Sergei Koroliov


January 27, 2022

Sergei Pavlovich Koroliov (in Russian: Сергей Павлович Королёв, Transl. Sergéj Pávlovič Korolëv, Russian pronunciation: [SʲɪRGʲEJ PAVɫəVʲɪTɕ KəRɐLʲɵF] (Listen); in Ukrainian: Сергій павлович корольoв) (JITOMIR, 30 December 1906Jul./ January 12 1907greg.—January 14, 1966) was one of the Soviet Union's leading rocket engineers and spacecraft designers during the US-USSR Space Race in the 1950s and 1960s. He is considered by many to be the father of practical cosmonautics. He was involved in the development of the R7, Sputnik and the launch of Laika, Belka and Strelka and the first human, Yuri Gagarin, into space. projects, organization and strategic planning. Arrested on a high charge of being a "member of an anti-revolutionary and anti-Soviet organization" (which was later reduced to a "saboteur of military technology"), he was imprisoned in 1938 for nearly six years, including a few months in the Kolyma labor camp. . After his release he became a recognized rocket designer and a key figure in the development of the intercontinental ballistic missile program. He later came to direct the Soviet space program and was made a Fellow of the Academy of Sciences of the Soviet Union, overseeing the successes of the Sputnik and Vostok projects, including the first manned orbital mission on April 12, 1961. His unexpected death in 1966 interrupted the implementation of its plans for a manned moon landing before the United States. Before his death he was officially identified only as Glavny Konstruktor (Главный Конструктор), or the Chief Designer, to protect him from a possible assassination attempt from the United States. Even some of the cosmonauts who worked with him didn't know his name and only knew him as "Chief Designer". As much as he understood the need for anonymity, the impossibility of recognition annoyed him. It was not until his death in 1966 that his identity was revealed and he received appropriate public recognition as the driving force behind Soviet achievements in space exploration during the aftermath of the International Year of Geophysics.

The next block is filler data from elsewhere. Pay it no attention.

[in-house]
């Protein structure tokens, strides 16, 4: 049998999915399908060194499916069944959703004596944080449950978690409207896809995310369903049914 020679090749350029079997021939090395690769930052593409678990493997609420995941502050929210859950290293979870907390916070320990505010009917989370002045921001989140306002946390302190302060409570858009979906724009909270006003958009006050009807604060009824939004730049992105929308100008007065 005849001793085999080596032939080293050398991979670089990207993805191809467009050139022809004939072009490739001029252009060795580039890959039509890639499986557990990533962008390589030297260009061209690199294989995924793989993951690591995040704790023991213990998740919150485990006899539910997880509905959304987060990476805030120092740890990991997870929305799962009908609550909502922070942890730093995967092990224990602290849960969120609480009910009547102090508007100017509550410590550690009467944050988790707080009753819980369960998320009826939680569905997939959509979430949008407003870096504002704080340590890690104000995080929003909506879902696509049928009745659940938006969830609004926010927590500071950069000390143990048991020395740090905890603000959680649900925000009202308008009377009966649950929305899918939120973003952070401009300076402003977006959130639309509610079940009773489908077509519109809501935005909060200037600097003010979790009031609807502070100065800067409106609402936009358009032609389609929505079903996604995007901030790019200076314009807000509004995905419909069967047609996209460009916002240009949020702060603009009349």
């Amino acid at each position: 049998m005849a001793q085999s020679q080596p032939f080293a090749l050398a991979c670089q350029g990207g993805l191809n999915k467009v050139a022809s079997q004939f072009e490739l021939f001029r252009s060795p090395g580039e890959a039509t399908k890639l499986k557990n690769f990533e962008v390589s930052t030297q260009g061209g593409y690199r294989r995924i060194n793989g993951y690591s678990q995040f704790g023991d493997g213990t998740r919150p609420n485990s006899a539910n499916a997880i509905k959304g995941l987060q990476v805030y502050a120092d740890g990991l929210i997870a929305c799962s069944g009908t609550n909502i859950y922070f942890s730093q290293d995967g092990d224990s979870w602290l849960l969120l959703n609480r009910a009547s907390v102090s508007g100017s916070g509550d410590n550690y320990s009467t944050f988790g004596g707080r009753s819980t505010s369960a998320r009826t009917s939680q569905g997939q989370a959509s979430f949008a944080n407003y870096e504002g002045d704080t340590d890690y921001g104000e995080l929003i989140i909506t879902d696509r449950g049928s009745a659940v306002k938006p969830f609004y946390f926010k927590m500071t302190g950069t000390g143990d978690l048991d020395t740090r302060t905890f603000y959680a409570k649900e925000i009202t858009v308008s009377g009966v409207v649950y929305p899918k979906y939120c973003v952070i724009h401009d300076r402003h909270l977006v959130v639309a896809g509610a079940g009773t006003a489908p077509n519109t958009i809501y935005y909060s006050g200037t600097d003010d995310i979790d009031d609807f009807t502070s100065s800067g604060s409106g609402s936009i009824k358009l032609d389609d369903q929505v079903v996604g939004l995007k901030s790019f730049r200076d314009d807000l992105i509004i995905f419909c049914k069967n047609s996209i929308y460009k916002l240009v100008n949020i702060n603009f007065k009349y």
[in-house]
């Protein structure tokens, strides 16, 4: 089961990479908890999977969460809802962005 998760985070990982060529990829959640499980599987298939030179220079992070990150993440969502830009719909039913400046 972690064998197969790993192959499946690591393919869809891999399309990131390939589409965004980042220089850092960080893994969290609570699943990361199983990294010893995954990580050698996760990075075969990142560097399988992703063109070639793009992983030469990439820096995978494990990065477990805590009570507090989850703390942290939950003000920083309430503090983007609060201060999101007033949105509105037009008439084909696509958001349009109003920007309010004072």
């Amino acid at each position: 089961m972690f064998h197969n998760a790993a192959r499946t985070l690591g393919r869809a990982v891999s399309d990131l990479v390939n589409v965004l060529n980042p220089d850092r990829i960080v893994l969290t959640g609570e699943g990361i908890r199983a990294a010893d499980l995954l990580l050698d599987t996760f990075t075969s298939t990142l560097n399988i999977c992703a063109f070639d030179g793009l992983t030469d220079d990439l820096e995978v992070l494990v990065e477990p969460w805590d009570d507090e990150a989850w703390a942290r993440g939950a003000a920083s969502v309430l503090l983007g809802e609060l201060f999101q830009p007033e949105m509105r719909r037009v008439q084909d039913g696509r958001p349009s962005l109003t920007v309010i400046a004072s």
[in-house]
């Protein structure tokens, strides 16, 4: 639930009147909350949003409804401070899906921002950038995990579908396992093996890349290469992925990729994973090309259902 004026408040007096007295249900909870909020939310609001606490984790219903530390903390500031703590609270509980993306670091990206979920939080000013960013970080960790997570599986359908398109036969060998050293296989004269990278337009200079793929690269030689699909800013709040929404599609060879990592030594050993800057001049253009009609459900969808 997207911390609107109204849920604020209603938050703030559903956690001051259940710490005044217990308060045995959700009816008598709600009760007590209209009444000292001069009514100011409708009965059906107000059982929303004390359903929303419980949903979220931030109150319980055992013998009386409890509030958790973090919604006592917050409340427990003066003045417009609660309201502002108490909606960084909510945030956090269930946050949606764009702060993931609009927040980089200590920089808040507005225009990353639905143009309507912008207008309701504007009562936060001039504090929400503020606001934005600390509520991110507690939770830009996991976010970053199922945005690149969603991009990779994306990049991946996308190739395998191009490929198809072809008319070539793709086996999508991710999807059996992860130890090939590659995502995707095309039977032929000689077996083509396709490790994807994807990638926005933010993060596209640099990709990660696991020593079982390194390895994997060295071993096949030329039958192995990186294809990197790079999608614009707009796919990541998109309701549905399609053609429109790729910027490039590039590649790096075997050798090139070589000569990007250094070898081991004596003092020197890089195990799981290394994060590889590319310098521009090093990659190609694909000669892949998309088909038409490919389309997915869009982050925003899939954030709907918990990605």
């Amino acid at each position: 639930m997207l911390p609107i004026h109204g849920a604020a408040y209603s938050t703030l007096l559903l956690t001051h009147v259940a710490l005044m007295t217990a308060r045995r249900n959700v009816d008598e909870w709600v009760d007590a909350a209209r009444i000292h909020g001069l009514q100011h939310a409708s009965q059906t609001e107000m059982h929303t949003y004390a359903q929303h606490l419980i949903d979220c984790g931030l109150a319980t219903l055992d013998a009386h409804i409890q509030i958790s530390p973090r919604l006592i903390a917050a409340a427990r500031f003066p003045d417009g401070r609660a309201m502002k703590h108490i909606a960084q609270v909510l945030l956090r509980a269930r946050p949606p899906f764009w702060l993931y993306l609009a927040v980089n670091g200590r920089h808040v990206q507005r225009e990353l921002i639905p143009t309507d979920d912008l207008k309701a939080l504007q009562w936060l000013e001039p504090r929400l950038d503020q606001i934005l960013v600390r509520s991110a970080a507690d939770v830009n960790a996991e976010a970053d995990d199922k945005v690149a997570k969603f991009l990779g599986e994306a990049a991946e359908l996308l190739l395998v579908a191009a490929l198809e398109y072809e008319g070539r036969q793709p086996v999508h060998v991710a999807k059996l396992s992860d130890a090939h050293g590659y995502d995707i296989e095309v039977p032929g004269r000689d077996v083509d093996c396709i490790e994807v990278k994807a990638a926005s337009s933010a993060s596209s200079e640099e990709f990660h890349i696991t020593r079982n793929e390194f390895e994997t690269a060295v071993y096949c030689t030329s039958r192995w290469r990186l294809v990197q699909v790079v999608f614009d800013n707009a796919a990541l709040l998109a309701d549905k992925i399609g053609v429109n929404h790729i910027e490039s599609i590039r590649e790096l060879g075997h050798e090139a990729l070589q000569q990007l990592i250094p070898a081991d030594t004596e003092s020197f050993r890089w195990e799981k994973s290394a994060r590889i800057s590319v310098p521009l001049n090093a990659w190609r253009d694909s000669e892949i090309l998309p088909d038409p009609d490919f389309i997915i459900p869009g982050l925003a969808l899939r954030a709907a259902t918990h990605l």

Koroliov was born in Zhitomir, capital of the Volhynian Governorate [en], in the Russian Empire. His father, Pavel Yakovlevich Koroliov, was born in Mahilou, the son of a Russian soldier and a Belarusian mother. His mother, Maria Nikolaevna Koroleva, was the daughter of a wealthy merchant from the city of Nizhyn, having a Zaporozhian Cossacks [en], Greek and Polish origin. His father moved to Zhytomyr to teach Russian. Koroliov grew up in Nizhyn under the care of her maternal grandparents Mykola Yakovych Moskalenko, who was a salesman for the Second Guild [en] and Maria Matviivna Moskalenko, daughter of a local Cossack. His mother had a sister, Anna, and two brothers, Yuri and Vasyl. Maria Koroleva was always away attending higher education courses for women in Kiev. As a child, Korolyov was stubborn, persistent and argumentative. Sergei grew up as a lonely child with few friends. He began to read at a young age and his skills with math and other subjects made him a favorite student, but he was the envy of his peers. He later stated in an interview that the torment of his peers as a child encouraged him to focus on his academic work. Her mother divorced Pavel in 1915 and in 1916 she married Grigory Mikhailovich Balanin, an electrical engineer who had been educated in Germany but who had to attend Kiev Polytechnic University due to the fact that German engineering degrees were not available. be recognized in Russia. After getting a

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